Hello and welcome to the Fides Weekly Update, your round-up of the week’s legal and business news as compiled by our Research team.
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1) The Rise of the accountancy firms
PwC Legal is mounting a significant threat to the legal services industry with annual revenues surpassing £40 million despite the firm only receiving its ABS license 18 months ago. This increase in turnover by 15% puts the firm at number 65 in the UK’s top 200 legal practices, as compiled by The Lawyer, with the accountancy firm aiming to reach the UK top 20 by 2019.
PwC is not the only accountancy firm to launch a legal offering with both EY and KPMG launching Alternative Business Structures in late 2014 and hiring aggressively from other firms. In May, EY launched a financial regulatory practice with an 11-strong team hires from Baker & McKenzie and Weil Gotshal & Manges, and has since committed to doubling its headcount from 30 lawyers to 60 within a year.
2) Clifford Chance rejuvenates German offering
Clifford Chance has moved to strengthen its German practice with the appointment of Freshfields global co-head of energy and natural resources Anselm Raddatz, after the decision was taken to strategically review operations in the country last year.
Since then a number of high-profile partners have left the firm including banking and capital markets head Alexandra Hagelüken, private equity head Olivier Felsenstein and former corporate head Arndt Stengel.
Raddatz will be based in Düsseldorf and will co-head the firm’s German corporate group. He will also be a member of the firm’s global corporate leadership group, The Lawyer reports.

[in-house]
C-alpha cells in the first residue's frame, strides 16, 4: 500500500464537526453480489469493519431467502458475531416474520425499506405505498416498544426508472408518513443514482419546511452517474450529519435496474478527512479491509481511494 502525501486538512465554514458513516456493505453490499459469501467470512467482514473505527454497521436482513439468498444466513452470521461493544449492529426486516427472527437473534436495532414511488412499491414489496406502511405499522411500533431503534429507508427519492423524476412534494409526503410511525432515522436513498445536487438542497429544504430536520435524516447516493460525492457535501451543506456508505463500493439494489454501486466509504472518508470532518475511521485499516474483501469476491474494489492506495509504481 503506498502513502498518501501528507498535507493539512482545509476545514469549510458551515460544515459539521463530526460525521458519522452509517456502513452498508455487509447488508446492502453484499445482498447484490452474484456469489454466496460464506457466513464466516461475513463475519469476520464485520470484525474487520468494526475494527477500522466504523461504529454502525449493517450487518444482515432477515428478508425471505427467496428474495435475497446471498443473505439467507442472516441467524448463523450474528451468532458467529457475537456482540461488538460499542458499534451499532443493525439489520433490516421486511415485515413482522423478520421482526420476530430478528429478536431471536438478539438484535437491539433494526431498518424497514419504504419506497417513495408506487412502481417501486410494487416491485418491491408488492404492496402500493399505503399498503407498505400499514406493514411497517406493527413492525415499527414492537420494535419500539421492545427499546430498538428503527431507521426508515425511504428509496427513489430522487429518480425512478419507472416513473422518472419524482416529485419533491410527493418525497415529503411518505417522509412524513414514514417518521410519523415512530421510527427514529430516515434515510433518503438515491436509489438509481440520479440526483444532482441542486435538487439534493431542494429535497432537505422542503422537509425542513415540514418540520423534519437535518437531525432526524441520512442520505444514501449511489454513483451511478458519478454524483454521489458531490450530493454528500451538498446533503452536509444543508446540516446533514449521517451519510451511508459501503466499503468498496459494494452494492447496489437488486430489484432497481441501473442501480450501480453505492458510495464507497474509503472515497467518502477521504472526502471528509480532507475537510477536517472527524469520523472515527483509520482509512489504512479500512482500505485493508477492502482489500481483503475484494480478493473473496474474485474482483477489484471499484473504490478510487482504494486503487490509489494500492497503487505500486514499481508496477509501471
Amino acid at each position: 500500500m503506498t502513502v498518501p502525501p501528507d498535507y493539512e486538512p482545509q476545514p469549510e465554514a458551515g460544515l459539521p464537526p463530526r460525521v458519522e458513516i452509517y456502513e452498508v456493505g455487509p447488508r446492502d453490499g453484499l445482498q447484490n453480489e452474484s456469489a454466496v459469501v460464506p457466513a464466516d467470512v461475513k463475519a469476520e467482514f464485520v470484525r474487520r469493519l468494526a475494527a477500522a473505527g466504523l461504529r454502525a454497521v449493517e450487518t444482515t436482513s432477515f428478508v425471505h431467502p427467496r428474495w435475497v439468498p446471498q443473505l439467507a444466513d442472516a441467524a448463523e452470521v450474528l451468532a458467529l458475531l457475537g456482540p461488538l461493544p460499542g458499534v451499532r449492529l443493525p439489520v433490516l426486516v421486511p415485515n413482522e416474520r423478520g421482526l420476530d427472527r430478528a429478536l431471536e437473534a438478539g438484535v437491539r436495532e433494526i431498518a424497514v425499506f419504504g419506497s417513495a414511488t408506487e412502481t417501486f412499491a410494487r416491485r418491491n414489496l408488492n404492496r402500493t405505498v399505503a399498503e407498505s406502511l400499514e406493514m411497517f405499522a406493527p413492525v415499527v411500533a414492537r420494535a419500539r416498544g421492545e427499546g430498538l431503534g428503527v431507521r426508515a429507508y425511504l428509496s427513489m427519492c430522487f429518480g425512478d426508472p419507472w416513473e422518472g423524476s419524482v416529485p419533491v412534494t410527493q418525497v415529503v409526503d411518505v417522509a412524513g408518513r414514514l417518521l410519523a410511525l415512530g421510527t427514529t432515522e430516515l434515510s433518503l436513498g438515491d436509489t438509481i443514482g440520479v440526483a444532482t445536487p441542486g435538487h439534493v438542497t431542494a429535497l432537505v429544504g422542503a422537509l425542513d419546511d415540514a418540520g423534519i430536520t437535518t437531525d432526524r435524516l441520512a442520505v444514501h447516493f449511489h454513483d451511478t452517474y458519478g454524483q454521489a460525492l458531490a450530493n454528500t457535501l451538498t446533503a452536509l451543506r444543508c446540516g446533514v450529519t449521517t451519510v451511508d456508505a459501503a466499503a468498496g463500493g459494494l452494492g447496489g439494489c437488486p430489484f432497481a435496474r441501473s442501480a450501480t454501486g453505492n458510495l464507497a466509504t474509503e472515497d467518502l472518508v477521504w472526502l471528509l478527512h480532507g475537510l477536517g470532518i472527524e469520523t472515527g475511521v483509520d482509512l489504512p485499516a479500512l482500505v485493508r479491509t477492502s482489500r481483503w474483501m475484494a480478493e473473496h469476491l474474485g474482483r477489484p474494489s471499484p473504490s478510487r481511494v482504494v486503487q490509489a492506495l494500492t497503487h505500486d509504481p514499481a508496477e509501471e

3) Barclays reveals new CEO
As one of the worst kept secrets in finance, Barclays this week announced ex-JP Morgan banker Jes Staley as its new CEO. He replaces Antony Jenkins, who was ousted in July after three years of attempting to restore Barclays’ fortunes following the Libor-rigging scandal. Staley had been considered for the role prior to Jenkins appointment in 2012 to replace former CEO Bob Diamond, another US investment banker.
Staley joins Barclays amid the banks restructuring, which is expected to result in 19,000 job cuts and the scaling back of investment banking operations, as well as the implementation of ringfencing plans to separate investment and retail banking functions.
Yesterday the bank reported a 10% fall in third-quarter profits to £1.43bn and announced that it had set aside a further £560m for more customer refunds and litigation.
4) Talk Talk hacked whilst M&S leaked
Events of last week proved why cybersecurity remains hot on boardroom agendas as the news broke that TalkTalk had been hit with a cyber-attack, which may have led to the theft of personal data belonging to over 4 million customers. On Wednesday, Marks & Spencer’s website also experienced technical glitches as customer details were exposed online, highlighting a serious breach in privacy and data security.
These incidents are a stark reminder of the vulnerability businesses face in this informational age, and the financial and reputational risk of not protecting customer data as The Independent reports.
5) 33% women on boards but quotas unwarranted according to Davies
Thursday saw the release of the Davies review, the five year summary of the government’s Women on Boards reports, which raised the target for FTSE 100 companies to reach 33% female board representation by 2020.
Although companies had reached a ‘major milestone’ in meeting a voluntary target of 25% women board members, more needs to be done to improve female representation. Talking to the BBC, Lord Davies said a significant push is now needed to be made in order to capitalise on the progress made so far. Measures such as more female representation on executive committees and a higher proportion of women in senior and middle management positions were suggested to ensure the pipeline for future female board members, although the report stops short of gender quotas which are considered ‘unwarranted’. This is in contrast to other countries across the EU, Germany adopting legally binding quotas in March which required major companies to allocate 30% of seats on non-executive boards to women.
Until next week,